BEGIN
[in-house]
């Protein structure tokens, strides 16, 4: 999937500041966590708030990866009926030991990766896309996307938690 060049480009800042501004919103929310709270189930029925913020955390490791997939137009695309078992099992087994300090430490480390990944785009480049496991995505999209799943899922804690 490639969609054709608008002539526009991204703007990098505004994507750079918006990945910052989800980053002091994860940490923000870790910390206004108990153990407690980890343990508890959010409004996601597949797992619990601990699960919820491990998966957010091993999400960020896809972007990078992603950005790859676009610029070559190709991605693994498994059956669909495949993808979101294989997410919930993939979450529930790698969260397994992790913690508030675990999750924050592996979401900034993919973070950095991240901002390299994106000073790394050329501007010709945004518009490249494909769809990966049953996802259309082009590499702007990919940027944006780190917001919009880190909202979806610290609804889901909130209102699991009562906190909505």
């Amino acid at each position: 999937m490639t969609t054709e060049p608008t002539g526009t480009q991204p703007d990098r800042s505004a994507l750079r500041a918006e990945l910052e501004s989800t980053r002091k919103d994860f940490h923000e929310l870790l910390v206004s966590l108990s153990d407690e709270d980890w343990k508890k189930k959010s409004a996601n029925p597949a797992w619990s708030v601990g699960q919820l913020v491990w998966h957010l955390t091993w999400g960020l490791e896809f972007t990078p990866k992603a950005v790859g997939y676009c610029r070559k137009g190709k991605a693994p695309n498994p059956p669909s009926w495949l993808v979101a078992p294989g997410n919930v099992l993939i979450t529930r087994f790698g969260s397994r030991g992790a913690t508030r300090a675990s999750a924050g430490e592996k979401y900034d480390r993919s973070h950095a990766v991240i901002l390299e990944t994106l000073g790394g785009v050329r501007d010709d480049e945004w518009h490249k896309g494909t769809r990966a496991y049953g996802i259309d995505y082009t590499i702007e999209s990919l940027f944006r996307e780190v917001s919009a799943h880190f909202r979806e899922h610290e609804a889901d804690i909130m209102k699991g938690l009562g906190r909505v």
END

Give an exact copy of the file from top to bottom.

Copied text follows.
[in-house]
């Protein structure tokens, strides 16, 4: 999937500041966590708030990866009926030991990766896309996307938690 060049480009800042501004919103929310709270189930029925913020955390490791997939137009695309078992099992087994300090430490480390990944785009480049496991995505999209799943899922804690 490639969609054709608008002539526009991204703007990098505004994507750079918006990945910052989800980053002091994860940490923000870790910390206004108990153990407690980890343990508890959010409004996601597949797992619990601990699960919820491990998966957010091993999400960020896809972007990078992603950005790859676009610029070559190709991605693994498994059956669909495949993808979101294989997410919930993939979450529930790698969260397994992790913690508030675990999750924050592996979401900034993919973070950095991240901002390299994106000073790394050329501007010709945004518009490249494909769809990966049953996802259309082009590499702007990919940027944006780190917001919009880190909202979806610290609804889901909130209102699991009562906190909505």
């Amino acid at each position: 999937m490639t969609t054709e060049p608008t002539g526009t480009q991204p703007d990098r800042s505004a994507l750079r500041a918006e990945l910052e501004s989800t980053r002091k919103d994860f940490h923000e929310l870790l910390v206004s966590l108990s153990d407690e709270d980890w343990k508890k189930k959010s409004a996601n029925p597949a797992w619990s708030v601990g699960q919820l913020v491990w998966h957010l955390t091993w999400g960020l490791e896809f972007t990078p990866k992603a950005v790859g997939y676009c610029r070559k137009g190709k991605a693994p695309n498994p059956p669909s009926w495949l993808v979101a078992p294989g997410n919930v099992l993939i979450t529930r087994f790698g969260s397994r030991g992790a913690t508030r300090a675990s999750a924050g430490e592996k979401y900034d480390r993919s973070h950095a990766v991240i901002l390299e990944t994106l000073g790394g785009v050329r501007d010709d480049e945004w518009h490249k896309g494909t769809r990966a496991y049953g996802i259309d995505y082009t590499i702007e999209s990919l940027f944006r996307e780190v917001s919009a799943h880190f909202r979806e899922h610290e609804a889901d804690i909130m209102k699991g938690l009562g906190r909505v």